Welcoming remarks by H.E. Mr Mogens Lykketoft, President of the 70th session of the General Assembly at opening remarks of 2016 NGO Summit on Sustainable Development Goals
24 August 2016
Excellencies, ladies and gentlemen, good morning.
I am honoured to welcome you all to this year’s NGO Summit on the Sustainable Development Goals.
Your commitment to the ethos of global citizenship is admirable.
That commitment together with your energy, expertise and perseverance is an absolute prerequisite to fully implement the bold agenda we have before us.
Time again we have learned that the work ahead of us – to fully implement Agenda 2030 – cannot be tackled alone, from one sector or from one perspective.
We need all hands on deck.
When planning a route forward, it can be wise to look back.
Civil society and NGOs were critical in preparing the 2030 Agenda – bringing the voices of the world’s most vulnerable to the UN negotiating tables.
You helped make the Agenda universal, comprehensive and integrated.
You encouraged member states to aim high.
You ensured they focussed on leaving no one behind.
And long before the SDGs, you partnered with governments, the UN, the private sector, and others on programming to deliver results on the ground.
Going forward, these efforts need to be strengthened and broadened.
To do so, I envision two complementary areas where work must be undertaken.
First, as I heard at my high level thematic debate on human rights last month, governments and others have to provide the environment at the country level to enable civil society to play its role.
Public intimidation, restrictions on civil society under the guise of anti-terrorism laws, targeting of humanitarian actors during conflict, extra-judicial killing of journalists and civil society leaders; excessive administrative demands for NGO registration etc – all of these steps undermine civil society.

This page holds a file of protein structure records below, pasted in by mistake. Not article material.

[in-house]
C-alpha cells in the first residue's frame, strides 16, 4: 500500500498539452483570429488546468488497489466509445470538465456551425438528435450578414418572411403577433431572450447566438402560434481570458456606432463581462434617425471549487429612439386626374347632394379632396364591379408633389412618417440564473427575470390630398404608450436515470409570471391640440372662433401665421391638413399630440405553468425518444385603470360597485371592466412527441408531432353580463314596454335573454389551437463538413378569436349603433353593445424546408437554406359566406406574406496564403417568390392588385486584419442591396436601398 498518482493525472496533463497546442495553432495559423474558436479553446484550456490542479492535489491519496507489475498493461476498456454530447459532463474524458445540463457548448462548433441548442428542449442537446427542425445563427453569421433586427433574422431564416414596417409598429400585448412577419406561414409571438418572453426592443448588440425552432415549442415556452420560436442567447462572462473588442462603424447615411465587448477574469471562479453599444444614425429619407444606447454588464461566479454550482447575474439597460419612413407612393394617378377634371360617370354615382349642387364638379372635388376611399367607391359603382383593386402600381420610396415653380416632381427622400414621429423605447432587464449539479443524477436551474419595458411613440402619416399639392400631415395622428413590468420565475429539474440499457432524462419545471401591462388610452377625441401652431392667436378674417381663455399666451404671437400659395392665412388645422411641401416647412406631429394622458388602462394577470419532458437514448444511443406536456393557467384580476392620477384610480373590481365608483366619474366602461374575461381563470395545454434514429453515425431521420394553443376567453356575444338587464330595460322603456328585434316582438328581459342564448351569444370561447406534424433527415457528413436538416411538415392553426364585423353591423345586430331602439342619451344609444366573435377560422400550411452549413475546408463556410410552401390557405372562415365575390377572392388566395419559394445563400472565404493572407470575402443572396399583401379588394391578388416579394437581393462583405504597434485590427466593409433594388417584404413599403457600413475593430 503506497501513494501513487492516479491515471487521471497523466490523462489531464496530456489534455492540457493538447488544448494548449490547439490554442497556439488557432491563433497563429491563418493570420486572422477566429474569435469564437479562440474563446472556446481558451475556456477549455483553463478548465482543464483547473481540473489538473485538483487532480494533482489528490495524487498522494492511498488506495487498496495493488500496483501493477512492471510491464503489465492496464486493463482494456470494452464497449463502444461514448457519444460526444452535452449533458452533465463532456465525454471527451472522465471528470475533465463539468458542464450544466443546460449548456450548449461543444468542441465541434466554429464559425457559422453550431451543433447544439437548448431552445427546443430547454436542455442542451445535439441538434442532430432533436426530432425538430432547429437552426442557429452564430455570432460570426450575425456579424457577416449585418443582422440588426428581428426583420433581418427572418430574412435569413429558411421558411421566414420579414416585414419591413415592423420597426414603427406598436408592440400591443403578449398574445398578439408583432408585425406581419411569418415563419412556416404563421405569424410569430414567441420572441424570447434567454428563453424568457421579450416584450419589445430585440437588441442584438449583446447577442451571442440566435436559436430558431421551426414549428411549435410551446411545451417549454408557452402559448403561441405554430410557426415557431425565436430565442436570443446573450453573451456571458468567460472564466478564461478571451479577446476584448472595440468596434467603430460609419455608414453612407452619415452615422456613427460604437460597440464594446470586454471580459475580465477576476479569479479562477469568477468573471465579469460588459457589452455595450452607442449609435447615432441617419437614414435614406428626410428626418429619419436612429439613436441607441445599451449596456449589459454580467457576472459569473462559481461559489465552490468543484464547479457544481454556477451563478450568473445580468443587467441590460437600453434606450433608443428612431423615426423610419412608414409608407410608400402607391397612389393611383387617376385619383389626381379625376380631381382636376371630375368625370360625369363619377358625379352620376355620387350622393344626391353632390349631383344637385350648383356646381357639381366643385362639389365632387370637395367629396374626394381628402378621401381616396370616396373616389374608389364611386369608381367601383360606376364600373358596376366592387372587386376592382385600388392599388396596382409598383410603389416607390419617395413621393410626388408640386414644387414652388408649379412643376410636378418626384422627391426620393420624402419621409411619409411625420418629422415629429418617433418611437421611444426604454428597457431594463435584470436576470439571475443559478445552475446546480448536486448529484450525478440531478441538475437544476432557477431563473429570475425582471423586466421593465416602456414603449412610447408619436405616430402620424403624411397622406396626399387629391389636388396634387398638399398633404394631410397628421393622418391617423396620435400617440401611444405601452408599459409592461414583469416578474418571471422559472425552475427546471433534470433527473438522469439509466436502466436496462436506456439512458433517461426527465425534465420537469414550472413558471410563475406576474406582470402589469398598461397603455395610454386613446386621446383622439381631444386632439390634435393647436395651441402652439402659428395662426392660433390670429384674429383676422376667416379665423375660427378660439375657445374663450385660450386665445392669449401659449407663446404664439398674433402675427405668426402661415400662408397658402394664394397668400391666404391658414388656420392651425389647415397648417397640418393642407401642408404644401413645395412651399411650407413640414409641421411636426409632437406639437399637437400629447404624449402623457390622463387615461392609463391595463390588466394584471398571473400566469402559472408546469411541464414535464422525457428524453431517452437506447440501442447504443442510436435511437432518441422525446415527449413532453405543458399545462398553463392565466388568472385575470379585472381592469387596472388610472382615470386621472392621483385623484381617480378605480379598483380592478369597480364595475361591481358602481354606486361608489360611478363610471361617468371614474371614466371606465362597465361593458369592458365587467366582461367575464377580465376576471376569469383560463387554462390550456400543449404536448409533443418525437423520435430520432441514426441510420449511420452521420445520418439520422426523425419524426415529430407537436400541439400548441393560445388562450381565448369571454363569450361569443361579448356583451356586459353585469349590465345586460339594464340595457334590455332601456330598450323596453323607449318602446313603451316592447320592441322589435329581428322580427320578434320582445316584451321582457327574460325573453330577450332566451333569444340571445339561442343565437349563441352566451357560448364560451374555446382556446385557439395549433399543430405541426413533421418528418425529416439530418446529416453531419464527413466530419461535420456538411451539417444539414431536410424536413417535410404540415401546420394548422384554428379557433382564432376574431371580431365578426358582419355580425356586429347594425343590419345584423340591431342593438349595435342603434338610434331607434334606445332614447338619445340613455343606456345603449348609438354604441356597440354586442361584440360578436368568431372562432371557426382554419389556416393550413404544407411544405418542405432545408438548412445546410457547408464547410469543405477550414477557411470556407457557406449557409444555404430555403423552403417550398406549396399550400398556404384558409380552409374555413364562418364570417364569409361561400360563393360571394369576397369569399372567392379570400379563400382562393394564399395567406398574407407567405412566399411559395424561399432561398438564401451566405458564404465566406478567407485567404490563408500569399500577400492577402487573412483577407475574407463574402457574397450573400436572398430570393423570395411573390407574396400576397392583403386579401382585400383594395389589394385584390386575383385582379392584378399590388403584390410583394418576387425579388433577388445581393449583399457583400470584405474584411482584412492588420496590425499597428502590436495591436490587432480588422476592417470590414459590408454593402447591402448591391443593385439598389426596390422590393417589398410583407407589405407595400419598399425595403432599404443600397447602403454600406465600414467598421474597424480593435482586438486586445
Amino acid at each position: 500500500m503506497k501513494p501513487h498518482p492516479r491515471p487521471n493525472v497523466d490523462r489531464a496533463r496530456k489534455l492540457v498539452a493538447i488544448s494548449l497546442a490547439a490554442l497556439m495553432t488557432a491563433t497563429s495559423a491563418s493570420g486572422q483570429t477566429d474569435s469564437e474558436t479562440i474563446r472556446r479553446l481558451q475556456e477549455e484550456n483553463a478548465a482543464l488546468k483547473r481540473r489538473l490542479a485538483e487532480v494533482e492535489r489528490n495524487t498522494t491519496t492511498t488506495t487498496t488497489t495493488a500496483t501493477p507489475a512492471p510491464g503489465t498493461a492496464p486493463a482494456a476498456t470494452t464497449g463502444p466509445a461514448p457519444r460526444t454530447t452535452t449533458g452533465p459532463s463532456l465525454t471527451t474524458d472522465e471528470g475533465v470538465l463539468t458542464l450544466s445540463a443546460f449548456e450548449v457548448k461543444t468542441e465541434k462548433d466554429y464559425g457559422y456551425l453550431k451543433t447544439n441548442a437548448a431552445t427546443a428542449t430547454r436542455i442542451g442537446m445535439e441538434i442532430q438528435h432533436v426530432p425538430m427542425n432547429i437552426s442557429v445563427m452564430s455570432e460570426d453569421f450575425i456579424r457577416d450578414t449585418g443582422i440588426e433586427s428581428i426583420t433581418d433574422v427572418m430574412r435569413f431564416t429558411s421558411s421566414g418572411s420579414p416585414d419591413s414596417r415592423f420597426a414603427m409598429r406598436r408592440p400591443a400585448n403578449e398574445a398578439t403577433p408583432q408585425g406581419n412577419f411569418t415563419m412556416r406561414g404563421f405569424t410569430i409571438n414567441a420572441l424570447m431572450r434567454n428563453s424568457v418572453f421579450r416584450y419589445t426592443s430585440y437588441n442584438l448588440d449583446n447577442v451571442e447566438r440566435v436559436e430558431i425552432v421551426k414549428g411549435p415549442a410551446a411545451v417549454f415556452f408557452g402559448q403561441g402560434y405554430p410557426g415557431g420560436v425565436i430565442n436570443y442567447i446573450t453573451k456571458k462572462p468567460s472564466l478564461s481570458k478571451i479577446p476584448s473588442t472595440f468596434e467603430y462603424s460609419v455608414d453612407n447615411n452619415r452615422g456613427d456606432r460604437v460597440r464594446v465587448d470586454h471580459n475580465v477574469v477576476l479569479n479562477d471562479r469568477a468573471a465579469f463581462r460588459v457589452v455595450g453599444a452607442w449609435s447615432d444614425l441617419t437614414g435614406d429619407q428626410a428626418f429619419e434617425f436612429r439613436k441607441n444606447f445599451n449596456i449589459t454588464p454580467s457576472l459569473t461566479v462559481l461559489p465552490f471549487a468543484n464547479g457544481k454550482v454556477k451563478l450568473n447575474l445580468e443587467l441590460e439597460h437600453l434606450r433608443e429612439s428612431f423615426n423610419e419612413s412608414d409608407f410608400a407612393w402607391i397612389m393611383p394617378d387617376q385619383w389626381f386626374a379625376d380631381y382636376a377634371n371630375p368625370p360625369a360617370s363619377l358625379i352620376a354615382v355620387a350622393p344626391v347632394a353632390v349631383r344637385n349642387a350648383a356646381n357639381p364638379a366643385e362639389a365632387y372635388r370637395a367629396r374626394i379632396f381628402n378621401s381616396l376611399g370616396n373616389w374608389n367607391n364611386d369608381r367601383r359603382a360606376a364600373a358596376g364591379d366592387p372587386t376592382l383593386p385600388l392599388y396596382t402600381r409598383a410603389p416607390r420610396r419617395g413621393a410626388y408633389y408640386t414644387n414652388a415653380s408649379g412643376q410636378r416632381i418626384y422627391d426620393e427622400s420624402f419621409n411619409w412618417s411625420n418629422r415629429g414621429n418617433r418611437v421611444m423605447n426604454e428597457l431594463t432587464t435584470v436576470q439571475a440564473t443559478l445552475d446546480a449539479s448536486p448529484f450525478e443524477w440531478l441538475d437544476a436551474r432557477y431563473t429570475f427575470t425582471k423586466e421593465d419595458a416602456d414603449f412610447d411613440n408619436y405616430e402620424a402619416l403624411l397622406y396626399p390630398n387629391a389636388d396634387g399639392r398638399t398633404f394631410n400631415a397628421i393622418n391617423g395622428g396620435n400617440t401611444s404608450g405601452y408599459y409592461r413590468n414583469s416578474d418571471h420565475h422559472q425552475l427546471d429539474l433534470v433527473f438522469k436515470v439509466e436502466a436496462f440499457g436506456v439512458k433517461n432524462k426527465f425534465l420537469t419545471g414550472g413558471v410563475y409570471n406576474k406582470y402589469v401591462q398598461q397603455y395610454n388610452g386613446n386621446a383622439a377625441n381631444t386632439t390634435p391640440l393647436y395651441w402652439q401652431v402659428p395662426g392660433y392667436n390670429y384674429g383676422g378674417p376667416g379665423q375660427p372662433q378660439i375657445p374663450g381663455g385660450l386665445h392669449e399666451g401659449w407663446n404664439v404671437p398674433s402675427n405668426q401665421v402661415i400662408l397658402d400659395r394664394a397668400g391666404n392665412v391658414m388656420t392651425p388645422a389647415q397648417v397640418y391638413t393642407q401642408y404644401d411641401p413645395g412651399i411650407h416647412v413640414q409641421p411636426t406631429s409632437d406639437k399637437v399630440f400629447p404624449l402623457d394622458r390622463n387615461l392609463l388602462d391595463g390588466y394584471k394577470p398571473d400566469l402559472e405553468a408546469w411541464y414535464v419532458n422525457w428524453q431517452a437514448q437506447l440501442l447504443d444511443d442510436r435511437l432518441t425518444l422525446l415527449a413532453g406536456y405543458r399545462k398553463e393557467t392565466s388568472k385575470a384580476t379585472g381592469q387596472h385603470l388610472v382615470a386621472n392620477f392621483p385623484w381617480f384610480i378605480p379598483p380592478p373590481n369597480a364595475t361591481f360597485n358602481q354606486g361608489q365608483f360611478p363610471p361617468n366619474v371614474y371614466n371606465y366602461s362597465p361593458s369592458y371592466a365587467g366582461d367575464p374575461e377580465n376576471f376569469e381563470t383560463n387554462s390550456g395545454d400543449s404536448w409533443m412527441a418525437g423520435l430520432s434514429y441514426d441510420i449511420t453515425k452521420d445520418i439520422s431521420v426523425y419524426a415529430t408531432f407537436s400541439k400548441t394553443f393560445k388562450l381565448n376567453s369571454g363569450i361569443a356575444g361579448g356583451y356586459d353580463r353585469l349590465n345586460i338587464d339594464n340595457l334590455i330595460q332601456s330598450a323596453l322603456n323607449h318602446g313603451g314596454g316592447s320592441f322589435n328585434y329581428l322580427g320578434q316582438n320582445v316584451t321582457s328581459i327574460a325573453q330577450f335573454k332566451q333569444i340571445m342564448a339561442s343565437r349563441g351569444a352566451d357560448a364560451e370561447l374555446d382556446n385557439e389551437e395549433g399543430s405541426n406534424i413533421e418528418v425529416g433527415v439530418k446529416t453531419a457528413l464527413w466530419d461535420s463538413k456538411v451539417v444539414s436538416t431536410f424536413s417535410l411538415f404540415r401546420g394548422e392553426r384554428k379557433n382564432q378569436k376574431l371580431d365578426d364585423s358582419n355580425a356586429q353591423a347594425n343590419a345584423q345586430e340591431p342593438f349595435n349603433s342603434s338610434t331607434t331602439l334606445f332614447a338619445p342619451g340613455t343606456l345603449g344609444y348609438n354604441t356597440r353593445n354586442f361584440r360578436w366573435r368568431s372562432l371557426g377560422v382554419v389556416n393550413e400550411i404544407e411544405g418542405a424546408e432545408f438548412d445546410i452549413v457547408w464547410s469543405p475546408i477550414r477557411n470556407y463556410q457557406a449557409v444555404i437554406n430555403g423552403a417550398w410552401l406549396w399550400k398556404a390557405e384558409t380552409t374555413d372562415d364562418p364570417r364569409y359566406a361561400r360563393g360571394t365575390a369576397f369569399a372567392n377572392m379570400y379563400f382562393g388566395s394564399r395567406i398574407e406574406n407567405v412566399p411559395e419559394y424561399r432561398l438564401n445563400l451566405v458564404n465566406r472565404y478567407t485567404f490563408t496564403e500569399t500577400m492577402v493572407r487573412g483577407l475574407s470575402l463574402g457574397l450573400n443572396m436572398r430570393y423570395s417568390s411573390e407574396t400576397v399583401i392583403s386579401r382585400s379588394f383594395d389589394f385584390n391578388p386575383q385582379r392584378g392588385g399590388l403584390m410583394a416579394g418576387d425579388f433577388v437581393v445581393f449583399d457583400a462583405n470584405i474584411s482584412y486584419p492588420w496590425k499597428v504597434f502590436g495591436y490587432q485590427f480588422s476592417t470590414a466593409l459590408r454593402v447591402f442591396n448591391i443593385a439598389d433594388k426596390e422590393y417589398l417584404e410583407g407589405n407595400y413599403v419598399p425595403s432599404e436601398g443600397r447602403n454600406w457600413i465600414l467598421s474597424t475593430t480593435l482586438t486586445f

Member States must create an environment conducive to the diverse work of civil society in order to realize the SDGs.
And both the United Nations and global leaders must speak out in support of your fundamental freedoms.
Second, the United Nations itself must continue to embrace transparency, openness and innovation with a view to strengthening its effectiveness.
As President of the General Assembly, I have applied these principles throughout the 70th session – to the different high level meetings, to the work of my office, to the process of selecting and appointing the next United Nations Secretary-General.
Indeed, civil society was directly engaged in that process – a first in UN history.
This trend must continue and expand right across the work of the UN.
The United Nation’s legitimacy, capacity to make the right decisions, and ability to effect real change depends on it.
In this regard, I encourage you to enhance meaningful dialogue and understanding. Reach out to the Member States who make decisions on civil society engagement at the UN.
I also encourage you to focus your energies on those areas where your contribution can be as meaningful as possible.
Ultimately, this will also enhance efficiency and results on the ground.
As I come to the final months of my Presidency, you have truly helped to deliver during this seminal year – the year in which the United Nations turns 70 and the year the UN aims to turn new commitments into action.
So in conclusion, I extend my appreciation.
I fully appreciate your commitment to the 2030 Agenda.
And I especially appreciate your genuine efforts to continue discussions begun at the 66th UN DPI / NGP Conference in the Republic of Korea on the responsibility of NGOs in SDG implementation.
I wish you all successful deliberations.